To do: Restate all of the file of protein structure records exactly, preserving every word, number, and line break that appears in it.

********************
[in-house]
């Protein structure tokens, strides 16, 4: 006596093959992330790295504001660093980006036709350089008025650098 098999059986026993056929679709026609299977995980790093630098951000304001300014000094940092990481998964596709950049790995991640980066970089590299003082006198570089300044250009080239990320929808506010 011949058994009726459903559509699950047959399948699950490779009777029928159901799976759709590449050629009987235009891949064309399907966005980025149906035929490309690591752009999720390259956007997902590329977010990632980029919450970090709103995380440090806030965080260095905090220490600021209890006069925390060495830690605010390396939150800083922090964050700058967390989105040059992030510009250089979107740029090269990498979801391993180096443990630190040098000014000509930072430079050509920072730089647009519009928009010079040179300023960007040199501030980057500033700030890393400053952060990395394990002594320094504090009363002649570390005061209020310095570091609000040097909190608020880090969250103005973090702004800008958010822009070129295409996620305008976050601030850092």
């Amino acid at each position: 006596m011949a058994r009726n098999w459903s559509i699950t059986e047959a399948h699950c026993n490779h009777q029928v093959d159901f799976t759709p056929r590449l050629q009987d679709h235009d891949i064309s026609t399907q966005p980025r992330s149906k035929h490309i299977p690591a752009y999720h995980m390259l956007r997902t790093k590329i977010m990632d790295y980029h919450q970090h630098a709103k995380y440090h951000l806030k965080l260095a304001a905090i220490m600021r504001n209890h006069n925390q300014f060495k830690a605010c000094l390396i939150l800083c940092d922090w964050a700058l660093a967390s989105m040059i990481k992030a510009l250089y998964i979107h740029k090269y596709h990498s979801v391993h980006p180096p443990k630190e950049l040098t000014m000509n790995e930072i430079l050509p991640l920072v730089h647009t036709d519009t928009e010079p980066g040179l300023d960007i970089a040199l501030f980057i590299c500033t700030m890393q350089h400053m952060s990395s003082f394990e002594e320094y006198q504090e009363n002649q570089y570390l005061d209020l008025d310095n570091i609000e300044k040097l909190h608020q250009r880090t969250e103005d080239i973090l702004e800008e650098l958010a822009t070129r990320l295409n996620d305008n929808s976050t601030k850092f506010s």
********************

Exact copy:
[in-house]
């Protein structure tokens, strides 16, 4: 006596093959992330790295504001660093980006036709350089008025650098 098999059986026993056929679709026609299977995980790093630098951000304001300014000094940092990481998964596709950049790995991640980066970089590299003082006198570089300044250009080239990320929808506010 011949058994009726459903559509699950047959399948699950490779009777029928159901799976759709590449050629009987235009891949064309399907966005980025149906035929490309690591752009999720390259956007997902590329977010990632980029919450970090709103995380440090806030965080260095905090220490600021209890006069925390060495830690605010390396939150800083922090964050700058967390989105040059992030510009250089979107740029090269990498979801391993180096443990630190040098000014000509930072430079050509920072730089647009519009928009010079040179300023960007040199501030980057500033700030890393400053952060990395394990002594320094504090009363002649570390005061209020310095570091609000040097909190608020880090969250103005973090702004800008958010822009070129295409996620305008976050601030850092």
């Amino acid at each position: 006596m011949a058994r009726n098999w459903s559509i699950t059986e047959a399948h699950c026993n490779h009777q029928v093959d159901f799976t759709p056929r590449l050629q009987d679709h235009d891949i064309s026609t399907q966005p980025r992330s149906k035929h490309i299977p690591a752009y999720h995980m390259l956007r997902t790093k590329i977010m990632d790295y980029h919450q970090h630098a709103k995380y440090h951000l806030k965080l260095a304001a905090i220490m600021r504001n209890h006069n925390q300014f060495k830690a605010c000094l390396i939150l800083c940092d922090w964050a700058l660093a967390s989105m040059i990481k992030a510009l250089y998964i979107h740029k090269y596709h990498s979801v391993h980006p180096p443990k630190e950049l040098t000014m000509n790995e930072i430079l050509p991640l920072v730089h647009t036709d519009t928009e010079p980066g040179l300023d960007i970089a040199l501030f980057i590299c500033t700030m890393q350089h400053m952060s990395s003082f394990e002594e320094y006198q504090e009363n002649q570089y570390l005061d209020l008025d310095n570091i609000e300044k040097l909190h608020q250009r880090t969250e103005d080239i973090l702004e800008e650098l958010a822009t070129r990320l295409n996620d305008n929808s976050t601030k850092f506010s």